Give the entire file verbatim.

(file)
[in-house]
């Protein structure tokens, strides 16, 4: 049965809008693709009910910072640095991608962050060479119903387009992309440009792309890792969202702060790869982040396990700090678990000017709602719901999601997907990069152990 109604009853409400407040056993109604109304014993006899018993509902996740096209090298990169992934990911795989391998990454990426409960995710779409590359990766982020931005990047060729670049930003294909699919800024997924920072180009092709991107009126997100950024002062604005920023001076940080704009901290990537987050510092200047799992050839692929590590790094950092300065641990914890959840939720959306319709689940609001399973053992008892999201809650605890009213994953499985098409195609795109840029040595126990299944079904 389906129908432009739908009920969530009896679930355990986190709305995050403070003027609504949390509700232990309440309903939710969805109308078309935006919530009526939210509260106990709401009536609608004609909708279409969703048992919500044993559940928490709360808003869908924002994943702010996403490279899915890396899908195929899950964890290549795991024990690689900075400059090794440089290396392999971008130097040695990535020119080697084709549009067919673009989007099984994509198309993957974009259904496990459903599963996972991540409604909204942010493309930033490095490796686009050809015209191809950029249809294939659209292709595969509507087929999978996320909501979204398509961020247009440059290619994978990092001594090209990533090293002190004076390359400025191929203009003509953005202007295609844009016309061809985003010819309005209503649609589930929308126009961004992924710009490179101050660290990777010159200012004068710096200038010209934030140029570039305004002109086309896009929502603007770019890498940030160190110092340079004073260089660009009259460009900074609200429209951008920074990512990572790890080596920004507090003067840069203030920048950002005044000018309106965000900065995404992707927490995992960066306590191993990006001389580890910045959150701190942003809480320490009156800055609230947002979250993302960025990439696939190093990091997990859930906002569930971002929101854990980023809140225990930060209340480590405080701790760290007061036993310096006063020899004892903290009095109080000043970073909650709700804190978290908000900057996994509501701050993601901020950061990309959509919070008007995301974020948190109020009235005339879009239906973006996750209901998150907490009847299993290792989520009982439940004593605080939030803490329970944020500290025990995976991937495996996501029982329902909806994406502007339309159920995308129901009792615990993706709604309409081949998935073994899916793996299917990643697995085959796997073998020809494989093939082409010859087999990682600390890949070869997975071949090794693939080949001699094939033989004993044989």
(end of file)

[in-house]
């Protein structure tokens, strides 16, 4: 049965809008693709009910910072640095991608962050060479119903387009992309440009792309890792969202702060790869982040396990700090678990000017709602719901999601997907990069152990 109604009853409400407040056993109604109304014993006899018993509902996740096209090298990169992934990911795989391998990454990426409960995710779409590359990766982020931005990047060729670049930003294909699919800024997924920072180009092709991107009126997100950024002062604005920023001076940080704009901290990537987050510092200047799992050839692929590590790094950092300065641990914890959840939720959306319709689940609001399973053992008892999201809650605890009213994953499985098409195609795109840029040595126990299944079904 389906129908432009739908009920969530009896679930355990986190709305995050403070003027609504949390509700232990309440309903939710969805109308078309935006919530009526939210509260106990709401009536609608004609909708279409969703048992919500044993559940928490709360808003869908924002994943702010996403490279899915890396899908195929899950964890290549795991024990690689900075400059090794440089290396392999971008130097040695990535020119080697084709549009067919673009989007099984994509198309993957974009259904496990459903599963996972991540409604909204942010493309930033490095490796686009050809015209191809950029249809294939659209292709595969509507087929999978996320909501979204398509961020247009440059290619994978990092001594090209990533090293002190004076390359400025191929203009003509953005202007295609844009016309061809985003010819309005209503649609589930929308126009961004992924710009490179101050660290990777010159200012004068710096200038010209934030140029570039305004002109086309896009929502603007770019890498940030160190110092340079004073260089660009009259460009900074609200429209951008920074990512990572790890080596920004507090003067840069203030920048950002005044000018309106965000900065995404992707927490995992960066306590191993990006001389580890910045959150701190942003809480320490009156800055609230947002979250993302960025990439696939190093990091997990859930906002569930971002929101854990980023809140225990930060209340480590405080701790760290007061036993310096006063020899004892903290009095109080000043970073909650709700804190978290908000900057996994509501701050993601901020950061990309959509919070008007995301974020948190109020009235005339879009239906973006996750209901998150907490009847299993290792989520009982439940004593605080939030803490329970944020500290025990995976991937495996996501029982329902909806994406502007339309159920995308129901009792615990993706709604309409081949998935073994899916793996299917990643697995085959796997073998020809494989093939082409010859087999990682600390890949070869997975071949090794693939080949001699094939033989004993044989």